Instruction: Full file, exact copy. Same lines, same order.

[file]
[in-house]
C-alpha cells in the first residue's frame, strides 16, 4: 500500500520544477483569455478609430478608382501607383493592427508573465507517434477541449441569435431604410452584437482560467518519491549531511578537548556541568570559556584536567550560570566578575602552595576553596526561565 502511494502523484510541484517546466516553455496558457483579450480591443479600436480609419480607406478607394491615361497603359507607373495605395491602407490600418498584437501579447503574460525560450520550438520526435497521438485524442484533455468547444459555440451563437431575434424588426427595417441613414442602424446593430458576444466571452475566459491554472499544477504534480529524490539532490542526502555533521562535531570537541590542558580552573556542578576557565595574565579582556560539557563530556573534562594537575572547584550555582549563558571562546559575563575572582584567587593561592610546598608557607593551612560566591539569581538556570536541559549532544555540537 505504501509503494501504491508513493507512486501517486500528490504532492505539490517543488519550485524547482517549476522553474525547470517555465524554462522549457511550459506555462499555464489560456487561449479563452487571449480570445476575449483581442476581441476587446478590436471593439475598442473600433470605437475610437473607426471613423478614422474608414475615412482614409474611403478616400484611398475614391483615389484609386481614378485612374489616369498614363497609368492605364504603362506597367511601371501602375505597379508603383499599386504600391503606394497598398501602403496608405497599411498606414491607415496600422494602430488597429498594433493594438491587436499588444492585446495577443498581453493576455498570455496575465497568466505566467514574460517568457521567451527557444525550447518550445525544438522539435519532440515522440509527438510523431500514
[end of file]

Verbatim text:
[in-house]
C-alpha cells in the first residue's frame, strides 16, 4: 500500500520544477483569455478609430478608382501607383493592427508573465507517434477541449441569435431604410452584437482560467518519491549531511578537548556541568570559556584536567550560570566578575602552595576553596526561565 502511494502523484510541484517546466516553455496558457483579450480591443479600436480609419480607406478607394491615361497603359507607373495605395491602407490600418498584437501579447503574460525560450520550438520526435497521438485524442484533455468547444459555440451563437431575434424588426427595417441613414442602424446593430458576444466571452475566459491554472499544477504534480529524490539532490542526502555533521562535531570537541590542558580552573556542578576557565595574565579582556560539557563530556573534562594537575572547584550555582549563558571562546559575563575572582584567587593561592610546598608557607593551612560566591539569581538556570536541559549532544555540537 505504501509503494501504491508513493507512486501517486500528490504532492505539490517543488519550485524547482517549476522553474525547470517555465524554462522549457511550459506555462499555464489560456487561449479563452487571449480570445476575449483581442476581441476587446478590436471593439475598442473600433470605437475610437473607426471613423478614422474608414475615412482614409474611403478616400484611398475614391483615389484609386481614378485612374489616369498614363497609368492605364504603362506597367511601371501602375505597379508603383499599386504600391503606394497598398501602403496608405497599411498606414491607415496600422494602430488597429498594433493594438491587436499588444492585446495577443498581453493576455498570455496575465497568466505566467514574460517568457521567451527557444525550447518550445525544438522539435519532440515522440509527438510523431500514